A paint factory was established in 1945 on the site of an old brickyard (Blackhill - Currently Bradfords Building Supplies), and a mushroom farm was in production on the site of the station brickyard in 1946. This was demolished and a factory making prefabricated buildings established in its place (Lessors Buildings) has also been demolished with housing replacing it. A radiator factory (Stelrads) was in production near the paint factory but this has now closed, though the social club still exists. The main industrial centre in Verwood is now mainly situated on the Ebblake Industrial Estate.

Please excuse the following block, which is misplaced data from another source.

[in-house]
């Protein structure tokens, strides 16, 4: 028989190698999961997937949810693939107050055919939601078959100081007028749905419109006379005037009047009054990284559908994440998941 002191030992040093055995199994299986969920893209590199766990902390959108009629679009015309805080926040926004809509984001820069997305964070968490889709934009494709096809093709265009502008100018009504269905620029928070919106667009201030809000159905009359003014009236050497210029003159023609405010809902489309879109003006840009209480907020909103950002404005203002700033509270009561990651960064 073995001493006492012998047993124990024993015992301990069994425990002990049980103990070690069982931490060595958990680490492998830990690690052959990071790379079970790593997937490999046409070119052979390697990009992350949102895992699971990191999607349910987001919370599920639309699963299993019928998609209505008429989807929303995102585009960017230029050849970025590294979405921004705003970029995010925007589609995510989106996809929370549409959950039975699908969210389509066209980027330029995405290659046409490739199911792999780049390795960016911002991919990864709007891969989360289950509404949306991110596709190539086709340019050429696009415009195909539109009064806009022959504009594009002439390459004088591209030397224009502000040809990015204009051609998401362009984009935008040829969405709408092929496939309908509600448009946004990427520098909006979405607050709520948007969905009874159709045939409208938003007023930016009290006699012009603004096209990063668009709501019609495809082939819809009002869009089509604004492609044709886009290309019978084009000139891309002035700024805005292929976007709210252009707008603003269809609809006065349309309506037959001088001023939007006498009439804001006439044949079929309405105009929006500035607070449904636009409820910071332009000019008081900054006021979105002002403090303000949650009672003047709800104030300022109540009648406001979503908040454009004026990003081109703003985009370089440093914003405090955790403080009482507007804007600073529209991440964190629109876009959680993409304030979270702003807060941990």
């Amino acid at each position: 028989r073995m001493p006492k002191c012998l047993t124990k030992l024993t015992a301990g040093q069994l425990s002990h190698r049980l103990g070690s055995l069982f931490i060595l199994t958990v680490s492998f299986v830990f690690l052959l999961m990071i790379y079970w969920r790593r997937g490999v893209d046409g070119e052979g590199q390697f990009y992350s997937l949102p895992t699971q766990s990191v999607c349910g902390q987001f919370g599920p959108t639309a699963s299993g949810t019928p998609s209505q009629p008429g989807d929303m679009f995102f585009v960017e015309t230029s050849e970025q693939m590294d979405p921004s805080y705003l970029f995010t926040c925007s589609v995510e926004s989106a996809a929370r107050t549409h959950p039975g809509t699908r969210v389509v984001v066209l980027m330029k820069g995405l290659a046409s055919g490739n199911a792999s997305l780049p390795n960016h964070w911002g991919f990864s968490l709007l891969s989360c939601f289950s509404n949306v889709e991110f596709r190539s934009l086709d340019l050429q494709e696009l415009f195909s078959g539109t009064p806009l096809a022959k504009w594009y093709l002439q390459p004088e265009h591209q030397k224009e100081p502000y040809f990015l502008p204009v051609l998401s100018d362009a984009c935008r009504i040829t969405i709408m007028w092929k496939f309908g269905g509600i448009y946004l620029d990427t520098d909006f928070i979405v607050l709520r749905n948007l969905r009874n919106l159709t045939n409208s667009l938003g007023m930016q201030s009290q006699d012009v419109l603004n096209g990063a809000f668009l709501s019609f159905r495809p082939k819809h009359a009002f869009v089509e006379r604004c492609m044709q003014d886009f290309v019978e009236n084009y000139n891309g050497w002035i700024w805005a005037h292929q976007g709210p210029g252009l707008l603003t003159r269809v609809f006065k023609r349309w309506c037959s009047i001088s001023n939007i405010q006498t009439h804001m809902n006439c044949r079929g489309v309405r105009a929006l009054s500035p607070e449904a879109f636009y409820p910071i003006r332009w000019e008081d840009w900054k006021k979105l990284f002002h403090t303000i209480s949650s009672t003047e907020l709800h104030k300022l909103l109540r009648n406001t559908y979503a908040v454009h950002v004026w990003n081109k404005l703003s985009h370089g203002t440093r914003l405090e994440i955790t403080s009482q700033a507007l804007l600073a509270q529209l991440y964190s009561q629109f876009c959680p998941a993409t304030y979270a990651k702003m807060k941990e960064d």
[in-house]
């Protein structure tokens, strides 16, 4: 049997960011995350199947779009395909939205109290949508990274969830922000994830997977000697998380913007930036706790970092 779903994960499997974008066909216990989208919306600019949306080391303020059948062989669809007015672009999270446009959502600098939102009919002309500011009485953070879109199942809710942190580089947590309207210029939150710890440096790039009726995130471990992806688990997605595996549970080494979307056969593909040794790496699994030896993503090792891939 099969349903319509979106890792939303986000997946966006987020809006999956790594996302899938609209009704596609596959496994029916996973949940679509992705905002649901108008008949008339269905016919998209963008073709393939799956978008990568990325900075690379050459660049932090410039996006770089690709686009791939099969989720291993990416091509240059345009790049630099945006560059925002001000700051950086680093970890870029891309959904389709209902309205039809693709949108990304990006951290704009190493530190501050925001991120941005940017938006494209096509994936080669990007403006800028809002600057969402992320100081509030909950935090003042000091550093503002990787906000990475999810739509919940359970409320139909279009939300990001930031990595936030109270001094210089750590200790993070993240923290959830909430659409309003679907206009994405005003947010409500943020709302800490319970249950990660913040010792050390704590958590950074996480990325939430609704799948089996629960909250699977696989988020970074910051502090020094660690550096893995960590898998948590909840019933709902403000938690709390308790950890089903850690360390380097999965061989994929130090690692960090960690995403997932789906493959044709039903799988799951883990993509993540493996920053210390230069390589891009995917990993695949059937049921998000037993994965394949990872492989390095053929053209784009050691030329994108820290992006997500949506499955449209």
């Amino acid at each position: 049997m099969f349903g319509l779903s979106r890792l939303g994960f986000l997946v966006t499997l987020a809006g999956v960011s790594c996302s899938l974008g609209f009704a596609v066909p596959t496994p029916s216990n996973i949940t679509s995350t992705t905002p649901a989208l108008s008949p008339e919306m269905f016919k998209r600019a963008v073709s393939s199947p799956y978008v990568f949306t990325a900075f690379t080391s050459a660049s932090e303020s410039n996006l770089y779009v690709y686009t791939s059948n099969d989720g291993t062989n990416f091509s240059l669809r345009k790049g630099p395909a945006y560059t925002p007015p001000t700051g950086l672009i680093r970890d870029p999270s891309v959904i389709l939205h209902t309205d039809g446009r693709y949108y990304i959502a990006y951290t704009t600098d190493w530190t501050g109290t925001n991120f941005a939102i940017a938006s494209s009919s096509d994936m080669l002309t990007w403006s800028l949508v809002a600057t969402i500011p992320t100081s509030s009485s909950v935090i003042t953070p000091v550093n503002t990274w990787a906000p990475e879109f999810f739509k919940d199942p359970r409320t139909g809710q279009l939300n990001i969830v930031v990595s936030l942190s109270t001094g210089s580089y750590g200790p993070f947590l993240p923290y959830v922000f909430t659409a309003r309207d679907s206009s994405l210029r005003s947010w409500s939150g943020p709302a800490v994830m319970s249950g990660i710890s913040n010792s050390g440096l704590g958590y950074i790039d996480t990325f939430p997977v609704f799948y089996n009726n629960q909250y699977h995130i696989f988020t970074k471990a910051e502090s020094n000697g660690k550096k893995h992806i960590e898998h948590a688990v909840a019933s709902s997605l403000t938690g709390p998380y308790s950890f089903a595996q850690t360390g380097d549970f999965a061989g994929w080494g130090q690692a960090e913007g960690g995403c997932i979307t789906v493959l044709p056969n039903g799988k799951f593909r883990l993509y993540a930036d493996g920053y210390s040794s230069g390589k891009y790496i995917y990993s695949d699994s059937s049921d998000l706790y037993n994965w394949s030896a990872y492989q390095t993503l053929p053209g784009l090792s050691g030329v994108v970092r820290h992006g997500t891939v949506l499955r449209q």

Thorne's sawmills was situated in Dewlands Road just off Station Road on the edge of Dewlands Common. This began during the First World War when a farmer at Romford Farm saw the need for pit props to be used as trench props during the fighting in France. So began a thriving business in an area of woodlands. At the same time the farmer bought two traction engines, and found a considerable amount of work at the Blandford army camp. This lead to a successful haulage and threshing business alongside the sawmill.   The threshing trade has come to an end with the. advent of the combine-harvester, but the saw mill continued to flourish until recently with the wood being hauled by road.  The Dewlands Road site has now been closed and is now a housing estate and the business has now been transferred to Three Legged Cross. In 1968 one hurdle maker remained with the firm, and stacks of hurdles and faggots could still be seen awaiting delivery to other parts of the south.